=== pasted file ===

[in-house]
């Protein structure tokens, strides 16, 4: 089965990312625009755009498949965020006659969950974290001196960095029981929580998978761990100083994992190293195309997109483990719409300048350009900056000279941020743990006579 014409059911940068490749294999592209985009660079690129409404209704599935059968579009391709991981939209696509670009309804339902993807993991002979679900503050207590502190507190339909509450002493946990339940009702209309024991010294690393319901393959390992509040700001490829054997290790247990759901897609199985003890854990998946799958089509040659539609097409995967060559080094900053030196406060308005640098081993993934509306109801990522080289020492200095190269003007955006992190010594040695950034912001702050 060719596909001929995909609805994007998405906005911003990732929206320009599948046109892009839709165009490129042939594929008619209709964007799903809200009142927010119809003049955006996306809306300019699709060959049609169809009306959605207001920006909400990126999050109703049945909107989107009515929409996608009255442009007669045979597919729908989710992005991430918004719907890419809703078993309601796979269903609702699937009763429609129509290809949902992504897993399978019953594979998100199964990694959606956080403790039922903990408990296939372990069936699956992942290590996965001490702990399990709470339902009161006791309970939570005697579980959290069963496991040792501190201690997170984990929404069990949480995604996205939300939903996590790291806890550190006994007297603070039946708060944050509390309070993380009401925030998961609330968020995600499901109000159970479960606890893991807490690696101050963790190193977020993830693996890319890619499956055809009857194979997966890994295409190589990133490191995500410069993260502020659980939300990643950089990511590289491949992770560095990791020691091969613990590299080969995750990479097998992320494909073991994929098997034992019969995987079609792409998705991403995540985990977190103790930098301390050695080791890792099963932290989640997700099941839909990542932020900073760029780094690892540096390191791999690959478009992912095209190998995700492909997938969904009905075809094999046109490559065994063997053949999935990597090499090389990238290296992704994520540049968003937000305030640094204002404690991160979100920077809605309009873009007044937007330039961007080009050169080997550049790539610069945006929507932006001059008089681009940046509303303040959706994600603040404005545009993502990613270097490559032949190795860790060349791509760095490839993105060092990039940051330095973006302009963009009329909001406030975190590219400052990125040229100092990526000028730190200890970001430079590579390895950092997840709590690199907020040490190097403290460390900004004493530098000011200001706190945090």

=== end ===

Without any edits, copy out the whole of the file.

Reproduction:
[in-house]
């Protein structure tokens, strides 16, 4: 089965990312625009755009498949965020006659969950974290001196960095029981929580998978761990100083994992190293195309997109483990719409300048350009900056000279941020743990006579 014409059911940068490749294999592209985009660079690129409404209704599935059968579009391709991981939209696509670009309804339902993807993991002979679900503050207590502190507190339909509450002493946990339940009702209309024991010294690393319901393959390992509040700001490829054997290790247990759901897609199985003890854990998946799958089509040659539609097409995967060559080094900053030196406060308005640098081993993934509306109801990522080289020492200095190269003007955006992190010594040695950034912001702050 060719596909001929995909609805994007998405906005911003990732929206320009599948046109892009839709165009490129042939594929008619209709964007799903809200009142927010119809003049955006996306809306300019699709060959049609169809009306959605207001920006909400990126999050109703049945909107989107009515929409996608009255442009007669045979597919729908989710992005991430918004719907890419809703078993309601796979269903609702699937009763429609129509290809949902992504897993399978019953594979998100199964990694959606956080403790039922903990408990296939372990069936699956992942290590996965001490702990399990709470339902009161006791309970939570005697579980959290069963496991040792501190201690997170984990929404069990949480995604996205939300939903996590790291806890550190006994007297603070039946708060944050509390309070993380009401925030998961609330968020995600499901109000159970479960606890893991807490690696101050963790190193977020993830693996890319890619499956055809009857194979997966890994295409190589990133490191995500410069993260502020659980939300990643950089990511590289491949992770560095990791020691091969613990590299080969995750990479097998992320494909073991994929098997034992019969995987079609792409998705991403995540985990977190103790930098301390050695080791890792099963932290989640997700099941839909990542932020900073760029780094690892540096390191791999690959478009992912095209190998995700492909997938969904009905075809094999046109490559065994063997053949999935990597090499090389990238290296992704994520540049968003937000305030640094204002404690991160979100920077809605309009873009007044937007330039961007080009050169080997550049790539610069945006929507932006001059008089681009940046509303303040959706994600603040404005545009993502990613270097490559032949190795860790060349791509760095490839993105060092990039940051330095973006302009963009009329909001406030975190590219400052990125040229100092990526000028730190200890970001430079590579390895950092997840709590690199907020040490190097403290460390900004004493530098000011200001706190945090």